In less than a decade, the boom has already changed the energy map, with the rise of states such as Pennsylvania, Ohio, and North Dakota joining Texas, Oklahoma, and Alaska as major energy producers, and with many others poised to join the club, from Illinois and Wisconsin to Alabama and California.

Indeed, the fracking revolution is the one sector of the Obama economy that’s been steadily booming, creating more than 625,000 jobs in the shale-gas sector alone—a number estimated to grow to 870,000 in 2015. Its benefits also flow in trickle-down savings by lowering the cost of energy, particularly natural gas. Mercator Energy, a Colorado-based energy broker, has calculated it’s saving American families more than $32.5 billion in lower natural-gas bills for home heating and electricity.

It has also had a positive impact on U.S. manufacturing, especially petrochemical and plastics firms that have cashed in on lower natural-gas and oil prices and the increasingly abundant supply. From 2010 to 2012, energy-intensive manufacturers added 196,000 jobs as Rust Belt cities such as Lansing, Michigan, and Gary, Indiana, have been revived by cheaper, more abundant energy.

Wallace Tyner, an economist at Purdue University, estimates that between 2008 and 2035 the fracking revolution (oil and gas combined) will add an average of $473 billion per year to the U.S. economy. That’s roughly 3 percent of today’s GDP.

The most striking change, however, has been at the gas pump. Falling U.S. demand for imported oil (a drop of 40 percent since 2005) has lowered global prices overall, and has been a huge factor in oil’s 25 percent price plunge in 2014. Filling up the family car at $2.80 a gallon versus $3.80 a gallon is a great benefit to Americans, especially in low-income households. A strong case can be made that the shale revolution’s impact on natural-gas prices has been the equivalent of a poverty-relief program, since the nation’s poor on average spend four times more of their incomes on home energy than do the more affluent. On average, the drop in natural-gas prices has given low-income families an effective tax rebate of some $10 billion a year.

This is one of the most notable aspects of the fracking revolution. Unlike the computer and digital revolution, for example, which created an industry dominated by Ph.D.’s and college-trained engineers, this is an economic bonanza of particular meaning to those in the middle- and low-income brackets, with the potential to benefit many more.

Yet today’s liberal left is, virtually without exception, implacably opposed to fracking, from the national to the state to the local level. In the forefront have been environmental lobbying interests. In localities such as Ithaca, New York—the hub of the anti-fracking movement in New York State—liberal elites have banded together to prevent an economic transformation that would pad the wallets of their neighbors and upset the socioeconomic status quo.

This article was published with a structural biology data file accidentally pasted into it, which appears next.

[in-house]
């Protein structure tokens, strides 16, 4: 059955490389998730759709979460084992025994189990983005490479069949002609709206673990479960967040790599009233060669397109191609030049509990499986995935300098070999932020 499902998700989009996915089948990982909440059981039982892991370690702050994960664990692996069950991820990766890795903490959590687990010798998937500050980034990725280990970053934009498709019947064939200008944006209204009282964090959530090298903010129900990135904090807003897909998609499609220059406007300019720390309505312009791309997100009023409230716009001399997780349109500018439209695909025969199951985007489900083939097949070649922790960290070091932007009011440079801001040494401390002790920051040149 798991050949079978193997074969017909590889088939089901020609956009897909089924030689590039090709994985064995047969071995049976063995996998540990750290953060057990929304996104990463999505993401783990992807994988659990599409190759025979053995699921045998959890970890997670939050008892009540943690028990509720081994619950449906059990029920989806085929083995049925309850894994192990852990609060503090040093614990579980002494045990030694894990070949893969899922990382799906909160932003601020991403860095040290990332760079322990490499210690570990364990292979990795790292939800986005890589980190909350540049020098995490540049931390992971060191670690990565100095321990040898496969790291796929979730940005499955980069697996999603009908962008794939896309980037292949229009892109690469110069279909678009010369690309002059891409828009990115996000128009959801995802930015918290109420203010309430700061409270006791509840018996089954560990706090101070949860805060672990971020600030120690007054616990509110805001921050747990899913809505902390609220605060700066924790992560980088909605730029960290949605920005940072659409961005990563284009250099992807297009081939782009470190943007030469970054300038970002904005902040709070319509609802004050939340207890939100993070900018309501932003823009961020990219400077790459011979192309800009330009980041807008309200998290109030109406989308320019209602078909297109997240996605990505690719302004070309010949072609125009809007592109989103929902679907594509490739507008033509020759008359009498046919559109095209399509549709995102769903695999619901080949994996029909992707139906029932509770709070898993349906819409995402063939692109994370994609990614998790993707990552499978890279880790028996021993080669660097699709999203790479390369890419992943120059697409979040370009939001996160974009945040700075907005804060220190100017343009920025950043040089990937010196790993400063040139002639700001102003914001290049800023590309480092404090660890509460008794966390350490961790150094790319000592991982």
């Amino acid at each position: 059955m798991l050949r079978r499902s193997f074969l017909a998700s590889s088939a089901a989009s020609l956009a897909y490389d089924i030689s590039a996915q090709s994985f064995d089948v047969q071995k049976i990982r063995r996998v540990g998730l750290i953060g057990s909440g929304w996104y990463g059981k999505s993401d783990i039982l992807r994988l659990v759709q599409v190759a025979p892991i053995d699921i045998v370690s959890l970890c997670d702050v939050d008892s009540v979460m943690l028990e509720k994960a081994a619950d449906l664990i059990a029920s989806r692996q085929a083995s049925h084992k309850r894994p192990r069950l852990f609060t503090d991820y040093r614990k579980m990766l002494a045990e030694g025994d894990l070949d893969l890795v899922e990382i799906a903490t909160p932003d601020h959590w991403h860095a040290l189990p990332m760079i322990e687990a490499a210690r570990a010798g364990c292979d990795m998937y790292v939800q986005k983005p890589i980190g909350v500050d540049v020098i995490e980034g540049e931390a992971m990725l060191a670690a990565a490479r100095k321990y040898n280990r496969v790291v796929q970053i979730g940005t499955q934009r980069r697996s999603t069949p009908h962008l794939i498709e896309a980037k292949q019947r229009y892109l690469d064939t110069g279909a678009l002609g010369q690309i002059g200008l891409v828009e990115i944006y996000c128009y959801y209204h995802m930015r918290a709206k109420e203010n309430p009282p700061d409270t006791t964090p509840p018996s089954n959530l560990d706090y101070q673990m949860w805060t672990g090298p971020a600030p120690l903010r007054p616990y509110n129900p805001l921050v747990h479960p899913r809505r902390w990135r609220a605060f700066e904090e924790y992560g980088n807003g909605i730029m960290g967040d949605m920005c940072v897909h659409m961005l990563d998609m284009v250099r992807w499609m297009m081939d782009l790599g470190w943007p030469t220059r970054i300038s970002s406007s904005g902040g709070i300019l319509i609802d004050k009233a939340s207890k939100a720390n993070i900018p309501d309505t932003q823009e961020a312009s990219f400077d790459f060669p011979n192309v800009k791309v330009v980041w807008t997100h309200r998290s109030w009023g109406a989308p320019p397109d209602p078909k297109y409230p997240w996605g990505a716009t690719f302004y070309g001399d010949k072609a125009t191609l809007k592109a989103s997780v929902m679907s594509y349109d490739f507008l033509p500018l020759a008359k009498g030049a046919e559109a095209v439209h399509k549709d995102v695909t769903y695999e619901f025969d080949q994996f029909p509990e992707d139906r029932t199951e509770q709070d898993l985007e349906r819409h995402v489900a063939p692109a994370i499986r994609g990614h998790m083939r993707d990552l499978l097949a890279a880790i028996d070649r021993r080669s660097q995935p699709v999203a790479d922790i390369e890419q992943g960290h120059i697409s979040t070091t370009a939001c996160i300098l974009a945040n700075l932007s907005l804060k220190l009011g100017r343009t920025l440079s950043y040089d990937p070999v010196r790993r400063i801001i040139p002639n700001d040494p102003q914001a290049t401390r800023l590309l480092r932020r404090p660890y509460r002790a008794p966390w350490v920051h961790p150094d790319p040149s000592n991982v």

Of all the national environmental groups, the Sierra Club probably has the mildest official position: that further fracking in the United States must stop until its overall impact on the environment has been studied more carefully. More typical is Greenpeace’s April 2012 joint statement on fracking (co-signed by the Water and Environment Alliance and Friends of the Earth Europe) that makes a fracking well seem not entirely different from a nuclear-waste dump.

That document asserts that “fracking is a high-risk activity that impacts human health and the wider environment”. It warns that natural-gas development through fracking “could cause contamination of surface and groundwater (including drinking water)” and pollutes both soil and air while it “disrupts the landscape and impacts upon rural and conservation areas”.  Greenpeace also claims that fracking and its related activities produce smog, particulates, and toxic methane gas; cause workers to expose themselves to toxic chemicals used in the fracking process; increase “risks of earthquakes”; and lock local communities such as Lycoming County into a “boom and bust economy” that will run out when the oil and gas run out. Greenpeace and its allies insist that these places look to “tourism and agriculture instead”.